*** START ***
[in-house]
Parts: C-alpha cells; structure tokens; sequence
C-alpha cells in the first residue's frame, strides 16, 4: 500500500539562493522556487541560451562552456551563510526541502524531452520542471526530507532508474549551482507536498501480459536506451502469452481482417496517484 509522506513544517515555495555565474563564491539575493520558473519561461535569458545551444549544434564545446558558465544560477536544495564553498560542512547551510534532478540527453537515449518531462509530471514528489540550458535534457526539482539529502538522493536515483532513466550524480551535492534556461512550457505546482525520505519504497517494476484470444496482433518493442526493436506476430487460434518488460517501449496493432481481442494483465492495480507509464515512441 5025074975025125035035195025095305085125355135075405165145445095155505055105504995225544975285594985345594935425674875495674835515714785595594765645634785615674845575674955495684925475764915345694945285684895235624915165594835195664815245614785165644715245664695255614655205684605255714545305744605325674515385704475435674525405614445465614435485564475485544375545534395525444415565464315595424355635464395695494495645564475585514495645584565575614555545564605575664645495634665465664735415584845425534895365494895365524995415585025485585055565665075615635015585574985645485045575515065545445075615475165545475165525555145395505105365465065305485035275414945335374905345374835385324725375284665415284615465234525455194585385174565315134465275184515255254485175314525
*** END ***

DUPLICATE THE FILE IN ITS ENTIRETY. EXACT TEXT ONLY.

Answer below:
[in-house]
Parts: C-alpha cells; structure tokens; sequence
C-alpha cells in the first residue's frame, strides 16, 4: 500500500539562493522556487541560451562552456551563510526541502524531452520542471526530507532508474549551482507536498501480459536506451502469452481482417496517484 509522506513544517515555495555565474563564491539575493520558473519561461535569458545551444549544434564545446558558465544560477536544495564553498560542512547551510534532478540527453537515449518531462509530471514528489540550458535534457526539482539529502538522493536515483532513466550524480551535492534556461512550457505546482525520505519504497517494476484470444496482433518493442526493436506476430487460434518488460517501449496493432481481442494483465492495480507509464515512441 5025074975025125035035195025095305085125355135075405165145445095155505055105504995225544975285594985345594935425674875495674835515714785595594765645634785615674845575674955495684925475764915345694945285684895235624915165594835195664815245614785165644715245664695255614655205684605255714545305744605325674515385704475435674525405614445465614435485564475485544375545534395525444415565464315595424355635464395695494495645564475585514495645584565575614555545564605575664645495634665465664735415584845425534895365494895365524995415585025485585055565665075615635015585574985645485045575515065545445075615475165545475165525555145395505105365465065305485035275414945335374905345374835385324725375284665415284615465234525455194585385174565315134465275184515255254485175314525